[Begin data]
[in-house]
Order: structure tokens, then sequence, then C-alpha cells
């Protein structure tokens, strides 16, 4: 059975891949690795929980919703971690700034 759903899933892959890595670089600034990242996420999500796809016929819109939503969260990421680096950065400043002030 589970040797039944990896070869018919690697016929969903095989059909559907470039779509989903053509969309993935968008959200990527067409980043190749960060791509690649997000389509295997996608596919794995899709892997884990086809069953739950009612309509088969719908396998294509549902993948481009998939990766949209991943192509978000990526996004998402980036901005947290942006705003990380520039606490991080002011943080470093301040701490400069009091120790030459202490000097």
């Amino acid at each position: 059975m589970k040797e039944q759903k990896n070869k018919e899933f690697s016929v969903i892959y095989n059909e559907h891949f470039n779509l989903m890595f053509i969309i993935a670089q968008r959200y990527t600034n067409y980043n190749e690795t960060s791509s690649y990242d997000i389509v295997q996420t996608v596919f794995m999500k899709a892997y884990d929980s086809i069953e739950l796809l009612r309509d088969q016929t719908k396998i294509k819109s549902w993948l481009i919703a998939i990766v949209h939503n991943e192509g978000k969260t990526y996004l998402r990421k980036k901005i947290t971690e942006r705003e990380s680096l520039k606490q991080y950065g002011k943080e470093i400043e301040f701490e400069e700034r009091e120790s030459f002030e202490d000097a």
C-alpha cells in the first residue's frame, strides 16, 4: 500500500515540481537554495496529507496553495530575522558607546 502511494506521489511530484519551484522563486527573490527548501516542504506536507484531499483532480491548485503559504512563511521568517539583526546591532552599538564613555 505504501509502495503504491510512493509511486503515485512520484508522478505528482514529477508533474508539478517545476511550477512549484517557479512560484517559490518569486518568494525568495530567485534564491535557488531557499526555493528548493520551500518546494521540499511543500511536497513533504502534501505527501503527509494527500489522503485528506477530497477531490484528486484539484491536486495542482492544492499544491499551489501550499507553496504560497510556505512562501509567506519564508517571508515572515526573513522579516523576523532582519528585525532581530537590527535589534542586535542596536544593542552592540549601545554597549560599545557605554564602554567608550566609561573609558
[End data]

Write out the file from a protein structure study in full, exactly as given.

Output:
[in-house]
Order: structure tokens, then sequence, then C-alpha cells
């Protein structure tokens, strides 16, 4: 059975891949690795929980919703971690700034 759903899933892959890595670089600034990242996420999500796809016929819109939503969260990421680096950065400043002030 589970040797039944990896070869018919690697016929969903095989059909559907470039779509989903053509969309993935968008959200990527067409980043190749960060791509690649997000389509295997996608596919794995899709892997884990086809069953739950009612309509088969719908396998294509549902993948481009998939990766949209991943192509978000990526996004998402980036901005947290942006705003990380520039606490991080002011943080470093301040701490400069009091120790030459202490000097």
């Amino acid at each position: 059975m589970k040797e039944q759903k990896n070869k018919e899933f690697s016929v969903i892959y095989n059909e559907h891949f470039n779509l989903m890595f053509i969309i993935a670089q968008r959200y990527t600034n067409y980043n190749e690795t960060s791509s690649y990242d997000i389509v295997q996420t996608v596919f794995m999500k899709a892997y884990d929980s086809i069953e739950l796809l009612r309509d088969q016929t719908k396998i294509k819109s549902w993948l481009i919703a998939i990766v949209h939503n991943e192509g978000k969260t990526y996004l998402r990421k980036k901005i947290t971690e942006r705003e990380s680096l520039k606490q991080y950065g002011k943080e470093i400043e301040f701490e400069e700034r009091e120790s030459f002030e202490d000097a």
C-alpha cells in the first residue's frame, strides 16, 4: 500500500515540481537554495496529507496553495530575522558607546 502511494506521489511530484519551484522563486527573490527548501516542504506536507484531499483532480491548485503559504512563511521568517539583526546591532552599538564613555 505504501509502495503504491510512493509511486503515485512520484508522478505528482514529477508533474508539478517545476511550477512549484517557479512560484517559490518569486518568494525568495530567485534564491535557488531557499526555493528548493520551500518546494521540499511543500511536497513533504502534501505527501503527509494527500489522503485528506477530497477531490484528486484539484491536486495542482492544492499544491499551489501550499507553496504560497510556505512562501509567506519564508517571508515572515526573513522579516523576523532582519528585525532581530537590527535589534542586535542596536544593542552592540549601545554597549560599545557605554564602554567608550566609561573609558